Which characteristics define liquid funds

Liquid funds - what are liquid funds?

Liquid funds include funds that are available for immediate payment. These primarily include cash, bank balances, and checks.

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Liquid funds refer to the assets of a company that are immediately available for payment. They form an item in the current assets on the assets side of the balance sheet.

Liquid funds and their components

Liquid funds contain the "liquid" - i.e. liquid - components of the assets. According to the definition in the Commercial Code, liquid assets include the following assets:

  • Cash on hand
  • Bundesbank balances
  • Bank balances
  • checks

This definition of liquid funds includes that part of the assets that can be used directly to pay off liabilities.

How much liquid funds are necessary?

The amount of liquid funds required depends on the business activities of the respective company.

The basic rule with regard to liquid funds is: as low as possible but as high as necessary. This means: A company must have sufficient liquid funds to be able to settle its current expenses - otherwise there is a risk of insolvency, i.e. bankruptcy.

On the other hand, too high a proportion of liquid funds lying idle in the bank is counterproductive, as it hardly generates any interest and can often be used more effectively in other places.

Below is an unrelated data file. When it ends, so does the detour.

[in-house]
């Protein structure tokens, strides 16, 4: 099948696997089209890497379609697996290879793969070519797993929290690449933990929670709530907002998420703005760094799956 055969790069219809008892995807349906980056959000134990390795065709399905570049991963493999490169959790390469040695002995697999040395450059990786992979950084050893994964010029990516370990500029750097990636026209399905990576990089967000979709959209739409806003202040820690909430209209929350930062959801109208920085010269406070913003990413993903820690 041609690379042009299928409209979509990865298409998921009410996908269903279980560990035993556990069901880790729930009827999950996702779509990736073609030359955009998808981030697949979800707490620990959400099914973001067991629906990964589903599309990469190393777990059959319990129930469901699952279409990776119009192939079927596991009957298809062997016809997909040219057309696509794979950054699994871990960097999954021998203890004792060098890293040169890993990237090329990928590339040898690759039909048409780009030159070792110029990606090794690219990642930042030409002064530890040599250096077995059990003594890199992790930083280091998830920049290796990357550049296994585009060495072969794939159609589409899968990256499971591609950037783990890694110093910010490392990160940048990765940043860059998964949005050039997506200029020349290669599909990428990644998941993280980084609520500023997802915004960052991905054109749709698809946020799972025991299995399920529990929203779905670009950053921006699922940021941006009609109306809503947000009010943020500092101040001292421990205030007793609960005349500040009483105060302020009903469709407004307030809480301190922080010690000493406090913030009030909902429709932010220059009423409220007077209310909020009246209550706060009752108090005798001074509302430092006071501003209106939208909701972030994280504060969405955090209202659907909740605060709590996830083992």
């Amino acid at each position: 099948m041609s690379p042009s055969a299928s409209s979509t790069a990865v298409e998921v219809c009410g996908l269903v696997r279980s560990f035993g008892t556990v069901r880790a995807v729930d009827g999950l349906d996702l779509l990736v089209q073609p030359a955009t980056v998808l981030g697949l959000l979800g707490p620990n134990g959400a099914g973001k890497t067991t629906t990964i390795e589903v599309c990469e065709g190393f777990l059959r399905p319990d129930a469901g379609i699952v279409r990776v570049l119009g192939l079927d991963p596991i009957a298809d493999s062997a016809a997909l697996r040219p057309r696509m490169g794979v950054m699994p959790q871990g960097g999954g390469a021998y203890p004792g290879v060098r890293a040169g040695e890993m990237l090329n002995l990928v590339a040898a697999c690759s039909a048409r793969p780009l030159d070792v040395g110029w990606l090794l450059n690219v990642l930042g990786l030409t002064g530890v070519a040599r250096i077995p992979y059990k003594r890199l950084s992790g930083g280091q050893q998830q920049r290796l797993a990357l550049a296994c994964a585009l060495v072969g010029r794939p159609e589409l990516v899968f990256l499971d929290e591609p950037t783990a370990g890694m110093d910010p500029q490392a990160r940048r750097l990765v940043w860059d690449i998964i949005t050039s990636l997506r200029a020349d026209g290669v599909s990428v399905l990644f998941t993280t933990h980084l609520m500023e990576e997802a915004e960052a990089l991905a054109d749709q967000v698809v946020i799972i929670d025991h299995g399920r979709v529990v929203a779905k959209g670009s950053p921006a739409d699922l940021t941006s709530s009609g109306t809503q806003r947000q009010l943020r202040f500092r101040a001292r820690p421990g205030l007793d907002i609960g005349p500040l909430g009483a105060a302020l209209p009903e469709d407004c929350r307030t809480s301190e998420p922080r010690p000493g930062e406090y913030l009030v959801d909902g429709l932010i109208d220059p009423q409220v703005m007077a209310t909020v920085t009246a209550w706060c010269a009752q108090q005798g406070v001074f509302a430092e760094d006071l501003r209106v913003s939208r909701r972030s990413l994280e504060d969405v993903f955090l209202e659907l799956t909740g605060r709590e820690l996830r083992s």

Every company must therefore find a good balance of liquid funds.

Ranking of liquid funds

Liquid funds are valued according to their liquidity (i.e. the degree to which they can be converted into cash).

1st order liquid funds

First-order liquid funds include all cash and cash equivalents that are already available, as well as bank balances.

2nd order liquid funds

The second-order liquid funds are all items that can be quickly converted into cash, e.g. checks, bills of exchange, securities and trade accounts receivable (FLL).

3rd order liquid funds

Third-order liquid funds can only be converted into cash with relatively great effort, e.g. goods, raw materials, auxiliary materials or supplies.

Definition of liquidity: calculation of liquid funds

In order to calculate the availability and the proportion of a company's liquid funds (liquidity), two calculation methods can be used:

1st degree liquidity

With liquidity of 1 degree, it is calculated whether a company can settle its current debts with the liquid assets from the bank, cash register, checks and bills of exchange. So it is about the ability to settle short-term liabilities (payment term: less than 1 year).

A company should aim to achieve first-degree liquidity of 10% to 30%.

2nd degree liquidity

The 2 degree liquidity defines the liquid funds a little further, and also counts short-term receivables (payment term: less than 1 year) to the liquid funds, since these are also quickly available.

The aim is to achieve 2nd degree liquidity of 100% to 120%.

Cash flow statement and cash

In the cash flow statement (also called cash flow statement), the company shows the development of its liquid funds.

It is usually derived from the net income for the year, which is adjusted for elements that are not relevant to cash flow.

These elements include, for example, depreciation, as well as endowments or the release of provisions.

The cash flow statement is a compulsory part of consolidated financial statements, i.e. the annual financial statements of really large companies.